“The group, which included leaders of the Committee to Protect Journalists, IFEX, ARTICLE 19, and the International Press Institute, found that local public officials have embraced Trump’s rhetoric toward the media and bypassed the press in favor of social media. A Wisconsin sheriff used expletives to deny an interview. Missouri Gov. Eric Greitens has called the media ‘fake news,’ refused interviews, and directed his staff to use software that immediately erases mobile chats. . . .”

“Brett LeSueur, 56, of Memphis, Tenn., says he is ‘honored and blessed’ to live in America,” the Washington Post reported. “Completely blind since 1998, he stays connected to his fellow Americans by following the news and ‘hearing the whole country. I really enjoy all the great stories, the human interest stories, but also follow the real news … in California, Hawaii, Alaska. I enjoy listening to different people and how they talk.’ ” (Matt Clain/Washington Post)

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Washington Post Sets Out to Find ‘What Unites Us’

In the year since President Trump’s inauguration, Washington Post photographers set out to explore what unites Americans, through portraiture and audio interviews,” the Post wrote on Wednesday.

“What values and beliefs are shared in a country often described as polarized? In 102 conversations, two in each of the 50 states and Washington, D.C., we asked people to contemplate what it means to be American in this time of upheaval and rapid change.

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“Together, their interviews reflect the core beliefs and values that connect Americans to their fellow countrymen and women. And they reveal commonalities and convictions that bridge geography, gender, occupation, race or religion — an indication that perhaps what unites Americans to one another is as powerful as what divides them. There were seven unifying themes reflected most prominently. They represent a provocative and surprising atlas of the country’s values — one that paints a complex picture of what it means to be American at this moment in history. . . . “

The Post also wrote, “We are a nation of immigrants and are united by our pride in that fact. Fifty people . . . talked about the concept of America as a melting pot and beacon of hope. They embrace people’s disparate backgrounds and experiences and believe most Americans value that variety. Eleven said the country’s diversity is the most important bond between its people — and its chief source of strength . . . Immigrants, many said, bring an economic and cultural vitality to America that keeps it strong. . . .”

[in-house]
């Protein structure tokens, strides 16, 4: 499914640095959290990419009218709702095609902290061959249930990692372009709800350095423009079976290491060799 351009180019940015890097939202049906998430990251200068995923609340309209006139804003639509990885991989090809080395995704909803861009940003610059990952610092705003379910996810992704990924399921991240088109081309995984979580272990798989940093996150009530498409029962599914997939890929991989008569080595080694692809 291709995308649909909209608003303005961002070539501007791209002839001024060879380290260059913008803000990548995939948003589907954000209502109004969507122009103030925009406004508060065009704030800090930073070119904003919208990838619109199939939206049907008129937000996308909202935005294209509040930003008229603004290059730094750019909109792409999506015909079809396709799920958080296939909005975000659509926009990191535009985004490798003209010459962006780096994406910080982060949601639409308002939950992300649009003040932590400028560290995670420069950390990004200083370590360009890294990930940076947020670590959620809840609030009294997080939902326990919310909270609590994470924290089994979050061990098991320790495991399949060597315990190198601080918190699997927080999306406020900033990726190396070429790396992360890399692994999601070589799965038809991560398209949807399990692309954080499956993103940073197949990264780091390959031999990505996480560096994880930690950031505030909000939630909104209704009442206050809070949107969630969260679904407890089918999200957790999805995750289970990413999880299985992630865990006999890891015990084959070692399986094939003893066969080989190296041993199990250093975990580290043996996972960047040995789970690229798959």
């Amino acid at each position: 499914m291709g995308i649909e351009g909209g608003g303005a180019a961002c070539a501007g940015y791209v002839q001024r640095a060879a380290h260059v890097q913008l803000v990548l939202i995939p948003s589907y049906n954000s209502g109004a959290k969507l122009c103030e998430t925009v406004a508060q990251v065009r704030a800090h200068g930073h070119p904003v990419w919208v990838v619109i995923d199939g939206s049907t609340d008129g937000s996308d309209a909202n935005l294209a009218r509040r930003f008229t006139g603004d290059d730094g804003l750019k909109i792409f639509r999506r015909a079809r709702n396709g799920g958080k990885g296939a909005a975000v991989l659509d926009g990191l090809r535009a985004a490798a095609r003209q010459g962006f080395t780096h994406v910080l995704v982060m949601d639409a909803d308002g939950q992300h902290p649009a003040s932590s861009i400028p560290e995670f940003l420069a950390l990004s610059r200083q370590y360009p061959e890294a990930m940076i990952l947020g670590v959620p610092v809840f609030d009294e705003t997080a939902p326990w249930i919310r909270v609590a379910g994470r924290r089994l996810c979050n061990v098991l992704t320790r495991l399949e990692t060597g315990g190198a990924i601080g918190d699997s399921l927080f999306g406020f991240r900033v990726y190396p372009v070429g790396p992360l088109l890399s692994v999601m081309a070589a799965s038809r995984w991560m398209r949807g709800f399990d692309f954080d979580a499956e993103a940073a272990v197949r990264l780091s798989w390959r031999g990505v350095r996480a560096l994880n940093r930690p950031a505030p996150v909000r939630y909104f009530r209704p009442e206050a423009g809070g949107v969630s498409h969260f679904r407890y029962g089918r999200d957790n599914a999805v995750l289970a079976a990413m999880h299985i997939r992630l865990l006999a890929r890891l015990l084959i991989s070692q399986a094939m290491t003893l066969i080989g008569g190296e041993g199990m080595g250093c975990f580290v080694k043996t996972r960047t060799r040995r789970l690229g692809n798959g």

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Post-Gazette Won’t Run Dissents From Newsroom

Earlier this week, two letters to the editor were sent to the Pittsburgh Post-Gazette, “Colin Deppen wrote Thursday for the Incline, sibling site of Billy Penn in Philadelphia.

“Both included forceful and intimate condemnations of an editorial that ran in the paper Monday.

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“Neither will appear in the more than 100,000 copies of the paper sold throughout the city today or any day, for that matter.

“That’s because Publisher and Editor-in-Chief John R. Block won’t allow it.

“ ‘It’s simply that the editor-in-chief (Block) declined to publish them. He didn’t provide an explanation. He just said “no.” I’m not privy to the decision-making process on that,’ John Allison, editor of the Post-Gazette’s editorial page and a member of its editorial board, told The Incline on Wednesday.

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“Block’s decision not to run the letters to the editor, one submitted by the union representing more than 150 of the paper’s current newsroom employees and one submitted by more than two dozen former Post-Gazette employees, marked the latest chapter in an ongoing and increasingly public rift between the paper’s ownership and the paper’s staff.